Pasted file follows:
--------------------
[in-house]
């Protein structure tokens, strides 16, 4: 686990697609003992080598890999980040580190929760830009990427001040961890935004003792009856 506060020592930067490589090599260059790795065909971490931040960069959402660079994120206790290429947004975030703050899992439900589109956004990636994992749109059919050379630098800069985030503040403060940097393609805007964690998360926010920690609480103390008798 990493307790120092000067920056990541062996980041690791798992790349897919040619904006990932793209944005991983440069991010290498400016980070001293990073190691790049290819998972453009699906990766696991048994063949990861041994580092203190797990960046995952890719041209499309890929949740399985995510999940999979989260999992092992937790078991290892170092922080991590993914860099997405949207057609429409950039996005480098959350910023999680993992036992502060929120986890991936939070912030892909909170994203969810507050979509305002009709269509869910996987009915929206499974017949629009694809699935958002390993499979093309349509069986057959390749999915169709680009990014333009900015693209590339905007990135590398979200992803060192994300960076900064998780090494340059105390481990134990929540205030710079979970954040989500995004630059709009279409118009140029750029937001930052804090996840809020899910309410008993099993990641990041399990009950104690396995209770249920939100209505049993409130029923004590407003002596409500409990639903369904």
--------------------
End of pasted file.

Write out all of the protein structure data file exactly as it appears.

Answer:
[in-house]
């Protein structure tokens, strides 16, 4: 686990697609003992080598890999980040580190929760830009990427001040961890935004003792009856 506060020592930067490589090599260059790795065909971490931040960069959402660079994120206790290429947004975030703050899992439900589109956004990636994992749109059919050379630098800069985030503040403060940097393609805007964690998360926010920690609480103390008798 990493307790120092000067920056990541062996980041690791798992790349897919040619904006990932793209944005991983440069991010290498400016980070001293990073190691790049290819998972453009699906990766696991048994063949990861041994580092203190797990960046995952890719041209499309890929949740399985995510999940999979989260999992092992937790078991290892170092922080991590993914860099997405949207057609429409950039996005480098959350910023999680993992036992502060929120986890991936939070912030892909909170994203969810507050979509305002009709269509869910996987009915929206499974017949629009694809699935958002390993499979093309349509069986057959390749999915169709680009990014333009900015693209590339905007990135590398979200992803060192994300960076900064998780090494340059105390481990134990929540205030710079979970954040989500995004630059709009279409118009140029750029937001930052804090996840809020899910309410008993099993990641990041399990009950104690396995209770249920939100209505049993409130029923004590407003002596409500409990639903369904």